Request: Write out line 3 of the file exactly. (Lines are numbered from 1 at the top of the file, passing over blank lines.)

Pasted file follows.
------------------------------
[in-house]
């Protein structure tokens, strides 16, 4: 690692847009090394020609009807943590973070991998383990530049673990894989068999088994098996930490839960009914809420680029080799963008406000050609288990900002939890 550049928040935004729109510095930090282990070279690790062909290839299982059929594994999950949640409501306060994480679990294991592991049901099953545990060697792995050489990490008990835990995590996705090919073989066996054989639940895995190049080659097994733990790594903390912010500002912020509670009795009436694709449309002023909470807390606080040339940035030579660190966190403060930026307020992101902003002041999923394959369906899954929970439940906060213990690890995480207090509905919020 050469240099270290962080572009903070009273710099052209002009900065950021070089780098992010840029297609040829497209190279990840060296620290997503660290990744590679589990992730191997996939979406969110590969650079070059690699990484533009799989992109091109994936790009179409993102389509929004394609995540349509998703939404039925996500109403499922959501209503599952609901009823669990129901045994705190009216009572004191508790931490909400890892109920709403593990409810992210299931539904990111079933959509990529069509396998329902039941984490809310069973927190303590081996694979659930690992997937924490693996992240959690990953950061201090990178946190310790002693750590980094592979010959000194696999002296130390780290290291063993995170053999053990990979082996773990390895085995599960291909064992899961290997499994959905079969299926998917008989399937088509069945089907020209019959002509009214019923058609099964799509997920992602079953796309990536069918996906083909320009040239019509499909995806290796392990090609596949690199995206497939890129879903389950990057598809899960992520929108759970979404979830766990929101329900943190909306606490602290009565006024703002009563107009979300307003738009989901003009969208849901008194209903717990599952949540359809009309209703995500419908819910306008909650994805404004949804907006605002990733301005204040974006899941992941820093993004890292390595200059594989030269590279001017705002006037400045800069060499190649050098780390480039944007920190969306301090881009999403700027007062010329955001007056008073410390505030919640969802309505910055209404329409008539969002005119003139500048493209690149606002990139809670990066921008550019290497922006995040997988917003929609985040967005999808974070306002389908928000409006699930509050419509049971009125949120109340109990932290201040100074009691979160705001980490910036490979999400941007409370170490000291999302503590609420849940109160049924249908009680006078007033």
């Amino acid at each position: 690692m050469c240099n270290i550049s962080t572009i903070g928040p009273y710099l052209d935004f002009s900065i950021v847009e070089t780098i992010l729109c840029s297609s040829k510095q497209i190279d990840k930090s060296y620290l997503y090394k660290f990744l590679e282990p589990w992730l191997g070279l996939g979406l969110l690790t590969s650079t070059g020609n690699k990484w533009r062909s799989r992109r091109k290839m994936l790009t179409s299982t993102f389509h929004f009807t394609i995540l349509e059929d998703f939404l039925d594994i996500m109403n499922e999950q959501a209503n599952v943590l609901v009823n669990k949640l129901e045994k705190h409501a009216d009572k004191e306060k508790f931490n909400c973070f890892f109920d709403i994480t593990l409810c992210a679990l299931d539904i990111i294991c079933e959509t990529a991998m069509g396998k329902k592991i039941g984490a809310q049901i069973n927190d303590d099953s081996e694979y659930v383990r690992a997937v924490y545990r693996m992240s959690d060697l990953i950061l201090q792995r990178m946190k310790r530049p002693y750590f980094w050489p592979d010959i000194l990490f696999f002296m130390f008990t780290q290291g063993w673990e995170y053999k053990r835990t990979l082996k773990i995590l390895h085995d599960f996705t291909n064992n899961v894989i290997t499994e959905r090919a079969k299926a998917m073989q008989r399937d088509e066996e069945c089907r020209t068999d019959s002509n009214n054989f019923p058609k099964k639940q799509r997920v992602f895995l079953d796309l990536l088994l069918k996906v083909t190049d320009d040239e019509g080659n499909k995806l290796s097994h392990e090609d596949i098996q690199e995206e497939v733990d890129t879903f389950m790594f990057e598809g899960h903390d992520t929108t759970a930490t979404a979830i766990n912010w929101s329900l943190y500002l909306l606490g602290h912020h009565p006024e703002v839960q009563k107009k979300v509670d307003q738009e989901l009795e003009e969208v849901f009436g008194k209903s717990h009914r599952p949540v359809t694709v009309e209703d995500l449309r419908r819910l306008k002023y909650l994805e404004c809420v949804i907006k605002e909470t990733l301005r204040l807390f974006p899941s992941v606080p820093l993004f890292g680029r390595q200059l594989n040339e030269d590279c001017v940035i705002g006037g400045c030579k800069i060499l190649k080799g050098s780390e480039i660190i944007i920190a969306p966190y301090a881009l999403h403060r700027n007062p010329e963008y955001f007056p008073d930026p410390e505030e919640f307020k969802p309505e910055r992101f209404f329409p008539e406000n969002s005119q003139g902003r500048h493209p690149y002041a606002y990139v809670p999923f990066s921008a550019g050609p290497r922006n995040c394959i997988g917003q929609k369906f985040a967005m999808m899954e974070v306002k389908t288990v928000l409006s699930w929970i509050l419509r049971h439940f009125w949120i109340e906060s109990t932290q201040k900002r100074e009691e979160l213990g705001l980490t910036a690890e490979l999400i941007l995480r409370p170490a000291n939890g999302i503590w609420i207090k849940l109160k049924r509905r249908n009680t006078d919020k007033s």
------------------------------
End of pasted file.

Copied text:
């Amino acid at each position: 690692m050469c240099n270290i550049s962080t572009i903070g928040p009273y710099l052209d935004f002009s900065i950021v847009e070089t780098i992010l729109c840029s297609s040829k510095q497209i190279d990840k930090s060296y620290l997503y090394k660290f990744l590679e282990p589990w992730l191997g070279l996939g979406l969110l690790t590969s650079t070059g020609n690699k990484w533009r062909s799989r992109r091109k290839m994936l790009t179409s299982t993102f389509h929004f009807t394609i995540l349509e059929d998703f939404l039925d594994i996500m109403n499922e999950q959501a209503n599952v943590l609901v009823n669990k949640l129901e045994k705190h409501a009216d009572k004191e306060k508790f931490n909400c973070f890892f109920d709403i994480t593990l409810c992210a679990l299931d539904i990111i294991c079933e959509t990529a991998m069509g396998k329902k592991i039941g984490a809310q049901i069973n927190d303590d099953s081996e694979y659930v383990r690992a997937v924490y545990r693996m992240s959690d060697l990953i950061l201090q792995r990178m946190k310790r530049p002693y750590f980094w050489p592979d010959i000194l990490f696999f002296m130390f008990t780290q290291g063993w673990e995170y053999k053990r835990t990979l082996k773990i995590l390895h085995d599960f996705t291909n064992n899961v894989i290997t499994e959905r090919a079969k299926a998917m073989q008989r399937d088509e066996e069945c089907r020209t068999d019959s002509n009214n054989f019923p058609k099964k639940q799509r997920v992602f895995l079953d796309l990536l088994l069918k996906v083909t190049d320009d040239e019509g080659n499909k995806l290796s097994h392990e090609d596949i098996q690199e995206e497939v733990d890129t879903f389950m790594f990057e598809g899960h903390d992520t929108t759970a930490t979404a979830i766990n912010w929101s329900l943190y500002l909306l606490g602290h912020h009565p006024e703002v839960q009563k107009k979300v509670d307003q738009e989901l009795e003009e969208v849901f009436g008194k209903s717990h009914r599952p949540v359809t694709v009309e209703d995500l449309r419908r819910l306008k002023y909650l994805e404004c809420v949804i907006k605002e909470t990733l301005r204040l807390f974006p899941s992941v606080p820093l993004f890292g680029r390595q200059l594989n040339e030269d590279c001017v940035i705002g006037g400045c030579k800069i060499l190649k080799g050098s780390e480039i660190i944007i920190a969306p966190y301090a881009l999403h403060r700027n007062p010329e963008y955001f007056p008073d930026p410390e505030e919640f307020k969802p309505e910055r992101f209404f329409p008539e406000n969002s005119q003139g902003r500048h493209p690149y002041a606002y990139v809670p999923f990066s921008a550019g050609p290497r922006n995040c394959i997988g917003q929609k369906f985040a967005m999808m899954e974070v306002k389908t288990v928000l409006s699930w929970i509050l419509r049971h439940f009125w949120i109340e906060s109990t932290q201040k900002r100074e009691e979160l213990g705001l980490t910036a690890e490979l999400i941007l995480r409370p170490a000291n939890g999302i503590w609420i207090k849940l109160k049924r509905r249908n009680t006078d919020k007033s």